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Interim never ceases to deliver delicious, beautifully plated, farm to table appetizers, entrées, and desert. This upscale restaurant, serves American fare, brought to you by the utmost personable, professional, knowledgeable, chefs, waiters, waitresses, and bar tenders. The managers, Lisa Franklin and Stephen Shumate, are always roaming the dining room and bar area to ensure their customer’s needs are met. Bartender, Ben Rhea, makes a gorgeous Pear Blossom Martini, a perfect start for Executive Chef Jason Dallas’s Mangrove Snapper with corn puree, okra, purple hull peas, and heirloom tomato.


Night Cap at The Madison Hotel: Twilight Sky Terrace


End your night and weekend in Memphis on the Madison Hotel’s Rooftop, which has a spectacular view of downtown as well what locals call the “Memphis Bridge” or the “Old Bridge”. The Twilight Sky Terrace has a swanky ambiance with an eclectic mix of patrons and hip-hop/rock music. The chic decor adds to the ambiance as well with open fire pits and cream sofas and lounge chairs. Their special- crafted cocktails will make you dance the night away.

3 Strikes and You’re Still Not Out of the Game

US Air Force Academy, CO

In baseball, you get three strikes before you’re out of the ‘ole ballgame. During those three pitches, the pitcher must make sure his form and technique are as accurate as possible in order to get the player to strike out.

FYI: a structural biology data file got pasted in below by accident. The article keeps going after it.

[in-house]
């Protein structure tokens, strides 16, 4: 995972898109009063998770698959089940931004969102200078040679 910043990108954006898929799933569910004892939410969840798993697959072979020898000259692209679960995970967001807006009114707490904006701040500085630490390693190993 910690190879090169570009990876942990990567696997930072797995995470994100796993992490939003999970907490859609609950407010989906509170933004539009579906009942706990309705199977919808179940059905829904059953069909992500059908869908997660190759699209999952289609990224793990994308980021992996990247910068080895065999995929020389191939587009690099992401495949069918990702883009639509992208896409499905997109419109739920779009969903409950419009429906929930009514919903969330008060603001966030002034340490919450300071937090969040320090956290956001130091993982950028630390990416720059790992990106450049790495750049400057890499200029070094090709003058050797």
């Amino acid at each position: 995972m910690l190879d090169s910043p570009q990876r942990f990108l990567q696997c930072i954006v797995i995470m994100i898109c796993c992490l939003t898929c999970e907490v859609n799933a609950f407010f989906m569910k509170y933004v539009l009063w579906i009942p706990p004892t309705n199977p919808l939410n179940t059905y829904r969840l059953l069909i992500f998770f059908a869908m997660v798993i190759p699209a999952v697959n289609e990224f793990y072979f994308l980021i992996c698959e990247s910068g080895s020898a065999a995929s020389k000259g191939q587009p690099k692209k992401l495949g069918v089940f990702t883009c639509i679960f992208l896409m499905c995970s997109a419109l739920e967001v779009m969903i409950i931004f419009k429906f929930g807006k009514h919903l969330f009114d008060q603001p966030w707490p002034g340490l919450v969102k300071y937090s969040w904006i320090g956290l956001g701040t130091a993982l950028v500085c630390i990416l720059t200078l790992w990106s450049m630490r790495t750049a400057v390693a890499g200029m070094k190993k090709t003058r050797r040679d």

Fortunately (and unfortunately), freelance writers get more than three pitches, which means our opportunities are endless. However, constantly pitching stories may make those opportunities seem very limited, like you’re out of the game. 9 times out of 10, you’re pitch won’t grab the attention of an editor, a publishing company, or even your boss.

So what makes a successful pitch? How do you get them to notice you? Two weeks ago the editor in chief, Hrag Vartanian and senior editor, Jillian Steinhauer of Hyperallergic came to speak to my journalism class, during which time Steinhauer gave tips on how to write successful pitches.

She narrowed it down to three main points:

  1. Be short and concise.
  2. Present your ideas.
  3. Provide links to pieces you have already written.

Steinhauer said that she doesn’t even skim pitches that are too long. You need to be as clear as possible with as few words as possible when explaining your ideas for stories. This will show that you are capable of writing a story in the same manner and that you know how to pick and choose which information is most pertinent. Lastly, make sure to provide links to pieces you have already written so the person you are e-mailing can get a sense of your writing style and see what kind of experience you have writing about certain topics.

One of my favorite websites, The Renegade Writer, has a great post on pitches called 5 Ways to Fake Confidence in Your Article Pitch. Not only will this post teach you how to be me confident in general it will also help you to make sure your pitch doesn’t “dangle off the loser board.”


Videos Bring in the Viewers


If you were to have asked me if I was ready to graduate college this past September I would have said no way. Facing the “real world” could definitely wait another year or even two. Now that I have less than a month of undergraduate classes and the fact that Baltimore’s snowy winter seems to be in the past, (SUN!) I’m beyond ready to never having to step foot in the Johns Hopkins Milton S. Eisenhower library ever again.